"I’ve been in contact with headquarters in Washington, D.C., and they’re anxiously excited about what’s happening here," said Hillin. "Most importantly, I’ve got the container inspectors on-site really excited about it. When the brass is excited about it, it happens. When the boots on the ground are excited about it, it really happens. This is going to happen."
The Coast Guard backed up its support with Hillin attending the Innovation Expo and Ansary Competition in person, regularly updating Coast Guard colleagues throughout the day and celebrating over the phone when the team was announced as the winner.
There was one other crucial member of the team who was notified of the victory over the phone. Mathews was unable to attend in person. It's OK, she had a valid excuse. She is one of the most decorated track athletes in the history of Stevens athletics. A sprinter and hurdler with four school records to her name, Mathews was one of few Division-III athletes competing against the premier Division-I athletes in the country at the prestigious Penn Relays in Philadelphia.
Mathews was simultaneously experiencing the peak of her academic and athletic pursuits. She had just finished running in the 100-meter hurdles when she was notified by Wadler that the team had advanced to the final three of the Ansary Competition. And she found out during her lunch break that they had won.
"I jumped out of the booth and yelled 'Oh my goodness, we won!' she said. "This confused most of the people."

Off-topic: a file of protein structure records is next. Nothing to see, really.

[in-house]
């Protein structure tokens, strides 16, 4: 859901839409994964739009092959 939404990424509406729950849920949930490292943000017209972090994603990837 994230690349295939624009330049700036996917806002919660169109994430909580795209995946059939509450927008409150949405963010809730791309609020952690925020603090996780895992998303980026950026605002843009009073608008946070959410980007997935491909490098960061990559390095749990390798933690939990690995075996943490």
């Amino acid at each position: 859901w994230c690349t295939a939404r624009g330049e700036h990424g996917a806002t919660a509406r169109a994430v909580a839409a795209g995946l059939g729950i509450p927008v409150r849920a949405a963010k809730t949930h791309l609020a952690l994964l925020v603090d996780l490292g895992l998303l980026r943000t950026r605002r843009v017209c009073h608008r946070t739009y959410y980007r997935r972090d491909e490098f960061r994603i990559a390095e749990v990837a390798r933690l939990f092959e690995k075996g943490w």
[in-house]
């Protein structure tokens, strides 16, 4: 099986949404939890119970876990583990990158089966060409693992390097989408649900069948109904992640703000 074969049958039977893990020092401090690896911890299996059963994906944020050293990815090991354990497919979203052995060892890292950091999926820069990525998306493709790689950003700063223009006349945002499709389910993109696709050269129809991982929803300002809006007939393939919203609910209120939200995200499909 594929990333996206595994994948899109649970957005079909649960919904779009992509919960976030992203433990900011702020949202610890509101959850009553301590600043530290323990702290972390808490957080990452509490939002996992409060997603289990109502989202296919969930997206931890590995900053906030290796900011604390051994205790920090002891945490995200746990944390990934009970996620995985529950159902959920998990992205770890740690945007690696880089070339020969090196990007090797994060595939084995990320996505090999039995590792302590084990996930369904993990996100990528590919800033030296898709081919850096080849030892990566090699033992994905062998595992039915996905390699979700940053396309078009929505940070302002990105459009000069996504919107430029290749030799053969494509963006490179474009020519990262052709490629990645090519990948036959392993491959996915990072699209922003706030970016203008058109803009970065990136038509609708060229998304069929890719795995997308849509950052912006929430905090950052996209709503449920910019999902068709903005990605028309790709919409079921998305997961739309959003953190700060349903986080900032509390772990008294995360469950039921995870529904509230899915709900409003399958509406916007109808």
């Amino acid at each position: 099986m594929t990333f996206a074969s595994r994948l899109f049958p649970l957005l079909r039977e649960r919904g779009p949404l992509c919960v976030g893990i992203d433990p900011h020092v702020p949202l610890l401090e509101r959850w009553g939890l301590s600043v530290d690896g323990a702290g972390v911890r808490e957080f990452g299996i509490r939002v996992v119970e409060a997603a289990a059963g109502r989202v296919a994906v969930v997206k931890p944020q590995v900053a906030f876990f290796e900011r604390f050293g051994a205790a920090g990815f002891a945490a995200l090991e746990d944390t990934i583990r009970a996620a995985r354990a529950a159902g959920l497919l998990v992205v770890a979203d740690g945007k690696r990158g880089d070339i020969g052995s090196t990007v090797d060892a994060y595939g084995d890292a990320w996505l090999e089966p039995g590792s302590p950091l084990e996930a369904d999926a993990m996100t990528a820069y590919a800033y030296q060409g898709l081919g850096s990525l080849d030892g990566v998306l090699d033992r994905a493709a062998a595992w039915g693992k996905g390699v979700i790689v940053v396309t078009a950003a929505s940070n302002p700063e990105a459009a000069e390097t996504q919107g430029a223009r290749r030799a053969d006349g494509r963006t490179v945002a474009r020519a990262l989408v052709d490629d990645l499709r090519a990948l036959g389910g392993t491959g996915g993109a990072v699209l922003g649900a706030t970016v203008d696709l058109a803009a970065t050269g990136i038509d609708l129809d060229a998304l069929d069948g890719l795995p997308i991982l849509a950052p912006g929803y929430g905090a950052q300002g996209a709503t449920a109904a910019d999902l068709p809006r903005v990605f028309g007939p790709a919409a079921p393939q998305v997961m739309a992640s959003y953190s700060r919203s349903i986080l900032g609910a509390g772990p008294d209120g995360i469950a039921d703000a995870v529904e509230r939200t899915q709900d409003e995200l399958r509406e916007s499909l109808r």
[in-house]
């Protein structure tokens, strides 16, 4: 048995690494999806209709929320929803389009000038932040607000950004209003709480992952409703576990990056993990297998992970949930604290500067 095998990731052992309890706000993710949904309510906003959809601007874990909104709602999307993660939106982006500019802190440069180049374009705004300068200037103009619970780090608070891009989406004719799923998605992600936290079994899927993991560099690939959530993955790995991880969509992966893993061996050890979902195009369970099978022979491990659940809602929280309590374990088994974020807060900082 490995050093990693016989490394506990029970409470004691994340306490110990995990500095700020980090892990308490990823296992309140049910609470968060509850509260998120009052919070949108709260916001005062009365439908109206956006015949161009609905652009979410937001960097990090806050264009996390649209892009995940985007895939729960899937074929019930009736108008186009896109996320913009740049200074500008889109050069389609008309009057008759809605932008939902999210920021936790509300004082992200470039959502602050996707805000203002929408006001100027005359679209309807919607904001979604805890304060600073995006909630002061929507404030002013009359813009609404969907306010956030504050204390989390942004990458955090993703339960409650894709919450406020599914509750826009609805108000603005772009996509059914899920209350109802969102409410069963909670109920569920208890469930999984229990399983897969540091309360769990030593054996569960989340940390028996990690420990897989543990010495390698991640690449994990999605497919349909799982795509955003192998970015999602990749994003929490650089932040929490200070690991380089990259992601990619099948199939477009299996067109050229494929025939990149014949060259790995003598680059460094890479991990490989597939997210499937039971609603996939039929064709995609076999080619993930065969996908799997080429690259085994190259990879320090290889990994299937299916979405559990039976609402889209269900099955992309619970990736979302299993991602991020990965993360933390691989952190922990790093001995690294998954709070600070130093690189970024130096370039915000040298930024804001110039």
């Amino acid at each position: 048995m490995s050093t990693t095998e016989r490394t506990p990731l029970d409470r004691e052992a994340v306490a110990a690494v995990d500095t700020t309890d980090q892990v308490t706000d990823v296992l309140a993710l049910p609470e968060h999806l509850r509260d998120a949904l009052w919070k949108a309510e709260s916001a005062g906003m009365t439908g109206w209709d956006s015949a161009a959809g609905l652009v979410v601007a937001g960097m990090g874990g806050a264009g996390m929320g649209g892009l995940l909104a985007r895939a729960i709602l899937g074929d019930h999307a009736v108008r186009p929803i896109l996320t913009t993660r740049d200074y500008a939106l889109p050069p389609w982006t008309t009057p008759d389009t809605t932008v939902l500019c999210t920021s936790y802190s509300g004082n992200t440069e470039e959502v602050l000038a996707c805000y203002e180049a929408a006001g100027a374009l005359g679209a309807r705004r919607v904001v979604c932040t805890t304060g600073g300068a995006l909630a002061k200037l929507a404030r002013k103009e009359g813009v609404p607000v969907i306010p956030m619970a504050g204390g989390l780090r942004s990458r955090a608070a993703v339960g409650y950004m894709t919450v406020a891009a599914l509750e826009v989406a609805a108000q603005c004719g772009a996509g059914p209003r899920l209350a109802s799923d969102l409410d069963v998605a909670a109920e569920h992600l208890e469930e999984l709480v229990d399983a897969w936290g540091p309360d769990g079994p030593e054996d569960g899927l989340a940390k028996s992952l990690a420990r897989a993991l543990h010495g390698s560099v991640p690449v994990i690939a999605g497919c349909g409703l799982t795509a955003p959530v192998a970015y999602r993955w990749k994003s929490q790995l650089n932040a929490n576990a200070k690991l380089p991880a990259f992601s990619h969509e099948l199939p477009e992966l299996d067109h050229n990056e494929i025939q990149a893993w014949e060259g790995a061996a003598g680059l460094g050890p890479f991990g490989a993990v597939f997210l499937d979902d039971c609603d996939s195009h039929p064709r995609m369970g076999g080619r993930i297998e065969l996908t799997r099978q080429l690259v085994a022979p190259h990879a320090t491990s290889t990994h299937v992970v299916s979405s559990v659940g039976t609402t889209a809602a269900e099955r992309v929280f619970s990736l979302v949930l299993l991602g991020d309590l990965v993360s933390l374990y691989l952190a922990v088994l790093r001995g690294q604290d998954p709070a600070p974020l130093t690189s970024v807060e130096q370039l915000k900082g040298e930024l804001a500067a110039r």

Even though their undergraduate studies are nearing an end and the Innovation Expo has come and gone, the team's work with this product is not necessarily finished. Hillin hopes to put the product in use locally sometime in August or September. Additionally, Weckesser is going back to work with Hillin and the Coast Guard this summer to continue the team's work. And with all five members ticketed for graduate school, the opportunity to further the project remains.
On the heels of such an accomplishment, does the magnitude of it ever sink in? Yes.
"It goes beyond my wildest expectations coming in, especially with this planning on being a nationwide rollout," said Weckesser. "Every port will use some version of this system that we’ve created here. That’s crazy."
"This is definitely a very valuable experience. It helped us get incredible real-world experience," added Kong. "We got to work with real Coast Guard data and learn how to work with others to solve a high-scale, real-world problem."
This experience in many ways exemplifies the value of a Stevens education. Learning how to work within a team construct and receive real-world experience with experts is fundamental to the University's vision for its students. Grover, Kong, Mathews, Wadler and Weckesser will no doubt benefit for years to come. But more importantly, the world will benefit with safer ocean transit and more economic stability.